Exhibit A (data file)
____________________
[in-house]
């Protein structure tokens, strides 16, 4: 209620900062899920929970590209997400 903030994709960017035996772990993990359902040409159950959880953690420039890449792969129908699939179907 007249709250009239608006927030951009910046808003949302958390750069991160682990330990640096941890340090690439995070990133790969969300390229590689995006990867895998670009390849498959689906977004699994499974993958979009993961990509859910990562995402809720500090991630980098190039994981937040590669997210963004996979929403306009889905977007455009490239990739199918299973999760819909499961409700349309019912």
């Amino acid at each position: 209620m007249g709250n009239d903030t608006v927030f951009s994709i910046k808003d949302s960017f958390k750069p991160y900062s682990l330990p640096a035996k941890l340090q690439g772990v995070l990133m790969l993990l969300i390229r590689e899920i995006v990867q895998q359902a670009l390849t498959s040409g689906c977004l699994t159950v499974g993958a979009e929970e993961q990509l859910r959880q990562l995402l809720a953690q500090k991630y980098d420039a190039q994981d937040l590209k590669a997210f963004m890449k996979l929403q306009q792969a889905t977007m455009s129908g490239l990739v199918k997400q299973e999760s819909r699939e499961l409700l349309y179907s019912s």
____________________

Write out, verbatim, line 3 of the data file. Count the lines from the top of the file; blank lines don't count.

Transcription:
């Amino acid at each position: 209620m007249g709250n009239d903030t608006v927030f951009s994709i910046k808003d949302s960017f958390k750069p991160y900062s682990l330990p640096a035996k941890l340090q690439g772990v995070l990133m790969l993990l969300i390229r590689e899920i995006v990867q895998q359902a670009l390849t498959s040409g689906c977004l699994t159950v499974g993958a979009e929970e993961q990509l859910r959880q990562l995402l809720a953690q500090k991630y980098d420039a190039q994981d937040l590209k590669a997210f963004m890449k996979l929403q306009q792969a889905t977007m455009s129908g490239l990739v199918k997400q299973e999760s819909r699939e499961l409700l349309y179907s019912s």